Posted on May 20, 2013 by Keith
What’s the best work situation you’ve ever had and why was it so? Was it working for yourself, a start-up, or a big corporation? I got a chance to ask myself that question again Saturday night when a number of us who worked together 20+ years ago at ABC Sports got together. Most of us hadn’t seen one another in at least a decade but like most reunions of closely knit groups, it felt as if we’d just spoken last week.
Let me explain why this was the best work situation I’ve ever been in and offer some suggestions how you might try to replicate it wherever you are. What’s interesting to me is that what I’m going to say was echoed by every single one of us in the room in terms of what we experienced and how we felt. None of us are kids any more and yet we all agreed this was the best period of time we ever spent over our professional lives.
- The boss was very much in charge. That seems like a prescription for heavy-handed disaster, but in this case it means he gave us all clear, firm direction.
- The boss allowed us to figure out how to accomplish the goals. He was smart enough to recognize that many roads travel to the same place and we needed to take those which we could navigate effectively.
- There were no staff meetings or other “process” items wasting our time. Oh sure, once a quarter or so we’d get together to go over stuff but the emphasis was on results, not process.
- There was the equivalent of a very productive staff meeting every morning. Because of the next point, the senior staff would end up in someone’s office every morning an hour before work officially began going over what we were doing, opportunities for action, rumors, and anything else. It was the equivalent of a 5 hour weekly meeting and many times more productive.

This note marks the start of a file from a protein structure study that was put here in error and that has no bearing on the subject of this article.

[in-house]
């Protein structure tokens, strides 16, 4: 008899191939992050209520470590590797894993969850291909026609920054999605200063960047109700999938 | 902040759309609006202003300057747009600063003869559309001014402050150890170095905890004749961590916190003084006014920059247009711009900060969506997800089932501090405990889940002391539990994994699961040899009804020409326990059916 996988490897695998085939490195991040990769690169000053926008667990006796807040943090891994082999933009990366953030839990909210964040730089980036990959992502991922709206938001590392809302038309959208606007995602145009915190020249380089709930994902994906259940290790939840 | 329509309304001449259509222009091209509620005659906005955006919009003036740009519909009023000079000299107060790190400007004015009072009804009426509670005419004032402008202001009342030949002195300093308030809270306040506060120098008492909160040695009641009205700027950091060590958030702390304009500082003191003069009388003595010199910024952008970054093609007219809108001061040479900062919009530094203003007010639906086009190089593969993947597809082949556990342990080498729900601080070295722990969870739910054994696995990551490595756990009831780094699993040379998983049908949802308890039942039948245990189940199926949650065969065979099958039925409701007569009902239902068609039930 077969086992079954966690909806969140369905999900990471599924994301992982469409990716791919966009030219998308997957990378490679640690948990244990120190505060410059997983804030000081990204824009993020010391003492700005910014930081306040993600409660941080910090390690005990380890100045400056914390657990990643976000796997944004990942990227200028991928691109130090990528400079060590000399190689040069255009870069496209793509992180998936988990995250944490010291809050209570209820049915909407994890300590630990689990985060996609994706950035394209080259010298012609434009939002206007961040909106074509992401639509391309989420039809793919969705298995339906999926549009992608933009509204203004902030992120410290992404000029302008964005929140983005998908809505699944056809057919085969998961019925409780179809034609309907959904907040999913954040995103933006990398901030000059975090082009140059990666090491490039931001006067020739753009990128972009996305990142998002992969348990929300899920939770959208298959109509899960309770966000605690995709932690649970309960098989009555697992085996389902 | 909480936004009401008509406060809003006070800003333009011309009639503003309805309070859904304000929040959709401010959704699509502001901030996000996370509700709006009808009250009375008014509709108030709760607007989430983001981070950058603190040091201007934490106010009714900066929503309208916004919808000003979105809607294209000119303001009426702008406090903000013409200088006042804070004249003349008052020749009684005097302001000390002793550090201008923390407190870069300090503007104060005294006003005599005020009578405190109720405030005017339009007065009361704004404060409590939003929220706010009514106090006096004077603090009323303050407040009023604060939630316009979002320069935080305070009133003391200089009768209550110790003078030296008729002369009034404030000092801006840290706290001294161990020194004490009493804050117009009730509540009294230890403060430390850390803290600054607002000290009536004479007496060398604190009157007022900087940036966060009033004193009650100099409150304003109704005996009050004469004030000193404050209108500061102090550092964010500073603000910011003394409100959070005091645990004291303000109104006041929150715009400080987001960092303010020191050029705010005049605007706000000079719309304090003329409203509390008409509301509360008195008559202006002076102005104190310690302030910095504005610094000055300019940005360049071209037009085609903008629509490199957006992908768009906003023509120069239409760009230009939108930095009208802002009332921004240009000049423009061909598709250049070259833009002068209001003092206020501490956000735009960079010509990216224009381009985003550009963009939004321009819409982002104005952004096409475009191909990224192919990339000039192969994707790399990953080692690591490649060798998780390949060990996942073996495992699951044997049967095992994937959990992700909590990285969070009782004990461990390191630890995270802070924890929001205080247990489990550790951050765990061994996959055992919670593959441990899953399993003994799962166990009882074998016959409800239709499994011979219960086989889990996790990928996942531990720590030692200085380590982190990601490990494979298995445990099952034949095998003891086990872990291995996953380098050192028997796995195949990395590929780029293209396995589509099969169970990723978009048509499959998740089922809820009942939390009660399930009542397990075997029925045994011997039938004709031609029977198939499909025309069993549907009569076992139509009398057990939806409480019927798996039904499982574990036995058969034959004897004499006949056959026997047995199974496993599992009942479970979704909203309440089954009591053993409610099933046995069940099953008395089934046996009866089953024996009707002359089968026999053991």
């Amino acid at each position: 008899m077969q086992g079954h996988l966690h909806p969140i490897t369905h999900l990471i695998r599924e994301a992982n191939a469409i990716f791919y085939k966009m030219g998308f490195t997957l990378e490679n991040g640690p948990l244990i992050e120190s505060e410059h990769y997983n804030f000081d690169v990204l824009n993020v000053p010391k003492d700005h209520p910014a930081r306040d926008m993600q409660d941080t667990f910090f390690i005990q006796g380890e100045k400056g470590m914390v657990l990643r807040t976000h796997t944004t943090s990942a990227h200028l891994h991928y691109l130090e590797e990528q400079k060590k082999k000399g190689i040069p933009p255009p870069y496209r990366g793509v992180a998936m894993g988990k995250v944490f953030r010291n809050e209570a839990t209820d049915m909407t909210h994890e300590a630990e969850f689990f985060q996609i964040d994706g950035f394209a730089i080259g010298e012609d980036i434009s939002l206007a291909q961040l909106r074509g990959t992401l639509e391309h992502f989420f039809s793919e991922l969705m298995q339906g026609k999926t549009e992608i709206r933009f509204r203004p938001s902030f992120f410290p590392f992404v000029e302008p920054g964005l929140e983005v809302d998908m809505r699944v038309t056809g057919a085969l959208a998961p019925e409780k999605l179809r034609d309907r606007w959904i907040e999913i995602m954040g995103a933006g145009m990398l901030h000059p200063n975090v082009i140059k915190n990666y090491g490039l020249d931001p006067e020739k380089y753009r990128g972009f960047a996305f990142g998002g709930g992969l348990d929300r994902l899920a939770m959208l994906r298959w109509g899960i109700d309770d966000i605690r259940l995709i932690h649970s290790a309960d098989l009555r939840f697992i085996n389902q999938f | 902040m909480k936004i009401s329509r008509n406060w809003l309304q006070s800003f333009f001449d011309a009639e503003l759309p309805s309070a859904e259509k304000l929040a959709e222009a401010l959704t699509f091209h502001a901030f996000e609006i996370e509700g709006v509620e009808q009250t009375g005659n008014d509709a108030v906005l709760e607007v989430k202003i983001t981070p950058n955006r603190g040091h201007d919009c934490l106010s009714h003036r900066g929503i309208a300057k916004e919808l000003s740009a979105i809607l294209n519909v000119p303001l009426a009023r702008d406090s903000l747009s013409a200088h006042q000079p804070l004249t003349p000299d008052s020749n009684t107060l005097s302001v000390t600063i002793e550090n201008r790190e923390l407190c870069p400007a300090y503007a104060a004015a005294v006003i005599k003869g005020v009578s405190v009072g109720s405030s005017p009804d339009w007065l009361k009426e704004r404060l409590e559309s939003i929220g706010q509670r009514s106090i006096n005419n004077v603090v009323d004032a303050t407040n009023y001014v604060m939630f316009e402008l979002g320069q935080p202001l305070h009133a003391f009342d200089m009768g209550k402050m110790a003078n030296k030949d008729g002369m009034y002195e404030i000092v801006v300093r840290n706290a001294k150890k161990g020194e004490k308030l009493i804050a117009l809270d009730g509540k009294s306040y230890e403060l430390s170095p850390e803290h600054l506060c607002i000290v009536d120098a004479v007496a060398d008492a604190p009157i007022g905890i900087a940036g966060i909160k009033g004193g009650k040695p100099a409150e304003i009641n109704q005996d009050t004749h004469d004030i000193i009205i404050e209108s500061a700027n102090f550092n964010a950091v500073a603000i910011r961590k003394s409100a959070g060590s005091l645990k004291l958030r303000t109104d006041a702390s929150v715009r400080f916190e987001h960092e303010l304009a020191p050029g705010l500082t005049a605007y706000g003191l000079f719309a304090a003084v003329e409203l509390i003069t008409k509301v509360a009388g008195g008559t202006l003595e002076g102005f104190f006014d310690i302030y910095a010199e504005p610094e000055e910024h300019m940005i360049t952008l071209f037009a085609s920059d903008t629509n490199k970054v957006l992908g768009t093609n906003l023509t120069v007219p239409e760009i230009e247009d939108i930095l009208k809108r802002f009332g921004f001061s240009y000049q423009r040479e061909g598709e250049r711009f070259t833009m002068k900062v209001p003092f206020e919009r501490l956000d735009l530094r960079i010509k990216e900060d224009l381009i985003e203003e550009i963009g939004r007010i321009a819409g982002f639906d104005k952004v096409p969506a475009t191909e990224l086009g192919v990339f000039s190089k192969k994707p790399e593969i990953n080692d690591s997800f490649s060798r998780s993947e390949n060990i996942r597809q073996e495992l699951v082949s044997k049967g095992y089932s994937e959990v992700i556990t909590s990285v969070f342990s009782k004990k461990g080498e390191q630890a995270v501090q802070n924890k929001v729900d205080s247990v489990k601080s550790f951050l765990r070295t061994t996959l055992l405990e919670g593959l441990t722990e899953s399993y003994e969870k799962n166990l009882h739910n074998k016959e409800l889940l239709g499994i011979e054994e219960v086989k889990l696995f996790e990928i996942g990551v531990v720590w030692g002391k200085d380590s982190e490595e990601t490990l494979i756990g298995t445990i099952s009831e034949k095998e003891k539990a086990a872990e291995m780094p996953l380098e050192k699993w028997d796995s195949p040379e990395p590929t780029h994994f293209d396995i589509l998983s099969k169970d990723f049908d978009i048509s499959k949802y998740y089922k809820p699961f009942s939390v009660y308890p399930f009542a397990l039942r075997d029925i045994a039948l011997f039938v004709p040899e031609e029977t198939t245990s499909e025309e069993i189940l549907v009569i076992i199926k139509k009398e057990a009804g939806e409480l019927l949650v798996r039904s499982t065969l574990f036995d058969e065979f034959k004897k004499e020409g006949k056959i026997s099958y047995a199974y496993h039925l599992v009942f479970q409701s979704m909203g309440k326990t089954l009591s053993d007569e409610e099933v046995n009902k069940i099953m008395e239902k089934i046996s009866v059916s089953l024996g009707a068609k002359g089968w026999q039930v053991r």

- The executive team liked one another as people and respected one another as professionals. We socialized outside of work and some of the team I still count among my closest friends.
- Finally, the boss cleared away all the corporate stuff to allow us to do our collective thing. He fought for budgets, he made sure we were paid well, he took the heat when something didn’t go as planned. Like a good parent, he wasn’t afraid to let us know when we’d screwed up (BOY did he let us know) but we never doubted that he supported us and we never felt like we’d get fired at any minute.
That’s the prescription if you’re the one building the work environment. Assemble a great team, give them clear direction, provide resources, and get out of the way while staying connected. It’s 20 years later now and I think most of this team would go back to work together in a minute if the opportunity arose. Many of us agreed we didn’t realize at the time how special an environment we had but we sure do now.
What do you think? Ever been in this sort of work environment? Is this about what you had?
Filed under: Growing up, Reality checks | Tagged: business, business thinking, Employment, managment, Senior management, teamwork, Work | 2 Comments »
Posted on May 17, 2013 by Keith
For our Foodie Friday Fun this week, let’s start with a movie. Oh sure, there have been plenty of foodie movies over the years (Big Night is my favorite) but I want to start with the 1982 Michael Keaton classic Night Shift. I know – not really a foodie movie but in it Keaton offers up a food-oriented line that I thought of yesterday:
What if you mix the mayonnaise in the can, WITH the tunafish? Or… hold it! Chuck! I got it! Take LIVE tuna fish, and FEED ‘em mayonnaise! Oh this is great.